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Video aired on North Korea’s state broadcaster KRT showed leader Kim Jong Un attending a concert to celebrate last week’s test launch of an intercontinental ballistic missile.
AP

North Korea’s rapid march to develop a nuclear-armed ballistic missile capable of striking the United States has spurred the U.S. military and Congress to ramp up efforts to counter the threat.

The U.S. technological race is happening on the ground, at sea, in the air and in space. But military planners say the greatest benefit of the massive missile defense effort is to deter North Korea from contemplating a strike.

“Missile defense buys you time and opens windows,” said Todd Harrison, director of the Aerospace Security Project at the Center for Security and International Studies. “The way you protect yourself from a missile attack is through deterrence. You show your adversary that you can hold them off and strike back at them.”

North Korea’s latest missile launch on July 4 was its first intercontinental ballistic missile. The Hwasong-14 had a maximum range of about 4,163 miles, meaning it could hit targets in Alaska but not the contiguous U.S. mainland or the larger islands of Hawaii in the Pacific Ocean.

Surveillance of the missile left unclear whether it successfully re-entered the earth’s atmosphere, South Korea’s Yonhap news agency reported.

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The North Korean government said its missiles can hit anywhere in the world with a nuclear warhead, but the U.S. government doubts the regime of Kim Jong Un has developed a miniaturized warhead or delivery vehicle needed to accomplish that.

North Korea may be only a year or so away from that feat, according to U.S. estimates, which is why the Pentagon is stepping up its anti-missile program.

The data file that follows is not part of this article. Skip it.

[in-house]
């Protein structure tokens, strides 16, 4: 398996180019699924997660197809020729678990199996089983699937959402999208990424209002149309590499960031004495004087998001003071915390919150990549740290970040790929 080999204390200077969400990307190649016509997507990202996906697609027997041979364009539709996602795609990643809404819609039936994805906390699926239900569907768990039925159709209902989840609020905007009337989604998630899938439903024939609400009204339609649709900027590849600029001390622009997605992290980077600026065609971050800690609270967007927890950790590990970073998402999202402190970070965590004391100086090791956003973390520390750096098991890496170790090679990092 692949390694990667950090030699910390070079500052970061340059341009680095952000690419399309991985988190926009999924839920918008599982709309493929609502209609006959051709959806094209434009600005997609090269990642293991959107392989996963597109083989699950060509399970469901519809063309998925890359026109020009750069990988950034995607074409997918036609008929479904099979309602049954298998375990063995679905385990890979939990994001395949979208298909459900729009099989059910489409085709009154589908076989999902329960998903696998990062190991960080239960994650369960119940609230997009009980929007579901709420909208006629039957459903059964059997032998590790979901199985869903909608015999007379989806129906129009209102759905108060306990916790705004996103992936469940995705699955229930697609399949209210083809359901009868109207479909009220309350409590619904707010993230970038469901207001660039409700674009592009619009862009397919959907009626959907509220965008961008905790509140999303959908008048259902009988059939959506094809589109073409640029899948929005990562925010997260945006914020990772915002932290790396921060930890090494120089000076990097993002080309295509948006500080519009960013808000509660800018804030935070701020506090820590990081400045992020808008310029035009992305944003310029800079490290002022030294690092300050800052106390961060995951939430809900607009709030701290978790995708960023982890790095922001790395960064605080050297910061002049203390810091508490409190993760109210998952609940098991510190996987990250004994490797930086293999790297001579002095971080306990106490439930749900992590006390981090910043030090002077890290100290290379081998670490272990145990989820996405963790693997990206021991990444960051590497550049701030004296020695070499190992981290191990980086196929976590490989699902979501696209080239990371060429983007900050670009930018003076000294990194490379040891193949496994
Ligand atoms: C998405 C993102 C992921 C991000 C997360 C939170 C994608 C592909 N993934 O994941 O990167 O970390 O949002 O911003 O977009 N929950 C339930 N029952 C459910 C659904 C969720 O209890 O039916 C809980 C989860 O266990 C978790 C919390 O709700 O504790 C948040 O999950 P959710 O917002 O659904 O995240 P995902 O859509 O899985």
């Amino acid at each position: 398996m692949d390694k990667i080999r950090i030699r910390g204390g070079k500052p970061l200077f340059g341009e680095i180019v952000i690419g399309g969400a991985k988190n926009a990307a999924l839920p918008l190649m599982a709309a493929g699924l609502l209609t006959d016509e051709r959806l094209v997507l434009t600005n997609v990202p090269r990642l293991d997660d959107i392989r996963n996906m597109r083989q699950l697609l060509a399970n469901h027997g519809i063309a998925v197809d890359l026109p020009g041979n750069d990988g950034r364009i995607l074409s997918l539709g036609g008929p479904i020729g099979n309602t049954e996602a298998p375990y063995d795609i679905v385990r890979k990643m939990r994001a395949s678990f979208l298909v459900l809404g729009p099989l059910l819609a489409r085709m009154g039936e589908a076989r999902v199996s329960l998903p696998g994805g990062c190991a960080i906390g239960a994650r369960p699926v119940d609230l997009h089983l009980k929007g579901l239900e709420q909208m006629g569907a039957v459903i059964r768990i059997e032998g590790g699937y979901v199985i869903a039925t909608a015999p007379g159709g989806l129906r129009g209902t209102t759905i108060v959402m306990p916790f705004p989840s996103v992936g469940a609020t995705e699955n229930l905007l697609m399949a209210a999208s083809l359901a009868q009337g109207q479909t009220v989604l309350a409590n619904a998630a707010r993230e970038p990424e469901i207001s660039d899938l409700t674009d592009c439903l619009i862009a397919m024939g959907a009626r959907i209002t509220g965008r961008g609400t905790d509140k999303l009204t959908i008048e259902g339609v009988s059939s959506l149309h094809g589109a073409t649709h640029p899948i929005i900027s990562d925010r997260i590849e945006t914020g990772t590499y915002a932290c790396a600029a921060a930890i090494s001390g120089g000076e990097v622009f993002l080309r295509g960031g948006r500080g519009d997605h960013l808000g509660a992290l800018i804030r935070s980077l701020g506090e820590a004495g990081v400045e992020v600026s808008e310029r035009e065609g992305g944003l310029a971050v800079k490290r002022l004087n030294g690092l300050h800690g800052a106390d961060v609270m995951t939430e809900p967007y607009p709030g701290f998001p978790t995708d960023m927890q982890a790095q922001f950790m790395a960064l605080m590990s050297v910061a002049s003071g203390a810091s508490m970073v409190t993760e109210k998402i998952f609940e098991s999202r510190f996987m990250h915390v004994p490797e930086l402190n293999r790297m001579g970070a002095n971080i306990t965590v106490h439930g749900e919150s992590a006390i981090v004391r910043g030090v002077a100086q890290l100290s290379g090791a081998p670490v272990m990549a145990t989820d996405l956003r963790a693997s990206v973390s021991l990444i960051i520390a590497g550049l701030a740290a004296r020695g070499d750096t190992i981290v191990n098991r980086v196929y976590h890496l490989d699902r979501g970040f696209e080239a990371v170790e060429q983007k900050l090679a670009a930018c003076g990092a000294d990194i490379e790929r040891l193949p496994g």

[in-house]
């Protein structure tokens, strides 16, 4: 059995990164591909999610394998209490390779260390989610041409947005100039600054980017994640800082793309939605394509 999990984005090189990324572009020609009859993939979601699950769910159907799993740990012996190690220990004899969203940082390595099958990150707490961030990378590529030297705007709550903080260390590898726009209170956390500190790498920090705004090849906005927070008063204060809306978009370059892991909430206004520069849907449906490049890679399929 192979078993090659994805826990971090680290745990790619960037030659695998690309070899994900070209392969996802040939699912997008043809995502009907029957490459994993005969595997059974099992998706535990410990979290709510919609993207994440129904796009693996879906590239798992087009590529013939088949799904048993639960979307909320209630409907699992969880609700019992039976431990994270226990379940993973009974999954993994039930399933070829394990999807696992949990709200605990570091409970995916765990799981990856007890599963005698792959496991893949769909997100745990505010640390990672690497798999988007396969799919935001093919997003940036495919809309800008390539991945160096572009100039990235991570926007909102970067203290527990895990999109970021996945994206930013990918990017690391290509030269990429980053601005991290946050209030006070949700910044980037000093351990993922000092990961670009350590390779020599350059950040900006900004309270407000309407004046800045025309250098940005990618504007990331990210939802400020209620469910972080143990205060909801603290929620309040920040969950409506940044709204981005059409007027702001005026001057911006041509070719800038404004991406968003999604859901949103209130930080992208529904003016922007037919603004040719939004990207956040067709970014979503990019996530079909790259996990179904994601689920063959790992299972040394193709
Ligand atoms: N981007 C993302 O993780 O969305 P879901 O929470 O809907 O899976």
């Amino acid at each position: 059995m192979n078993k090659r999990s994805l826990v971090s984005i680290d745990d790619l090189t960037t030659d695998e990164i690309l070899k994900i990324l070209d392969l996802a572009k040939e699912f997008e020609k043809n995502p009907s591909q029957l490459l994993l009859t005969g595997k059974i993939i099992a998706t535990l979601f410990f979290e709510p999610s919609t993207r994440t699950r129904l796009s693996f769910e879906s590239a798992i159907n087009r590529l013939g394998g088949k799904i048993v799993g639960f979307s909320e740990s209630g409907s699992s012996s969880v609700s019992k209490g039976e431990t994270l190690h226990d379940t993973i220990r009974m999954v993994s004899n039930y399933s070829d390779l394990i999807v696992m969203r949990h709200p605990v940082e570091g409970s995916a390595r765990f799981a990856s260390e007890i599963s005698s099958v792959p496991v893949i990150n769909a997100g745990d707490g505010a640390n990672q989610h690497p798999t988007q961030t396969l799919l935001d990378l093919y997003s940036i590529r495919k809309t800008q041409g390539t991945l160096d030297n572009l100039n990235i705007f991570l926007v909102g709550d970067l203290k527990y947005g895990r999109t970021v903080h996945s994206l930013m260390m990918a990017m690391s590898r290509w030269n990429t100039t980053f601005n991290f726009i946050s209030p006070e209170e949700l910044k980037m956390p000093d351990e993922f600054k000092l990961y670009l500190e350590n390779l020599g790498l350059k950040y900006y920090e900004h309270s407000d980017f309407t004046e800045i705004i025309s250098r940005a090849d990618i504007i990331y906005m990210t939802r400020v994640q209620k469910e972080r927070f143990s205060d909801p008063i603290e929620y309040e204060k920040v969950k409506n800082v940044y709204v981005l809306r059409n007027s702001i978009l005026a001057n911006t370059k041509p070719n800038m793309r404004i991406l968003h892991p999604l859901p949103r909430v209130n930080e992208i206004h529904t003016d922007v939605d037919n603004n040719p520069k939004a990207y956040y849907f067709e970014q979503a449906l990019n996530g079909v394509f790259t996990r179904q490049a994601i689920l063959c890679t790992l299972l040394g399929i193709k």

Last Tuesday, the U.S. military successfully intercepted a simulated intermediate-range ballistic missile using the Terminal High Altitude Area Defense (THAAD) system similar to one being deployed in South Korea.

The test was the first by THAAD against a missile that is faster and more difficult to target than shorter-range missiles.

In another first, the U.S. Missile Defense Agency used a ground-based interceptor launched from a silo in Vanderberg Air Force Base in California to successfully shoot down a U.S.-launched mock intercontinental ballistic missile fired from Kwajalein Atoll in the Pacific in May.

The U.S. currently has 36 such interceptors deployed and plans to have 44 in place by the end of 2017, based at Vandenburg and in Fort Greely, Alaska.

Congress in 2013 required the Defense Department to research a third site for ground-based interceptors to defend the U.S. East Coast, in addition to the silos in Alaska and California.

This year, House Republicans proposed that the Pentagon conduct research and development on space-based missile defense interceptors — a version of the “Star Wars” system that President Ronald Reagan championed in the 1980s as a deterrent against Soviet nuclear missiles.

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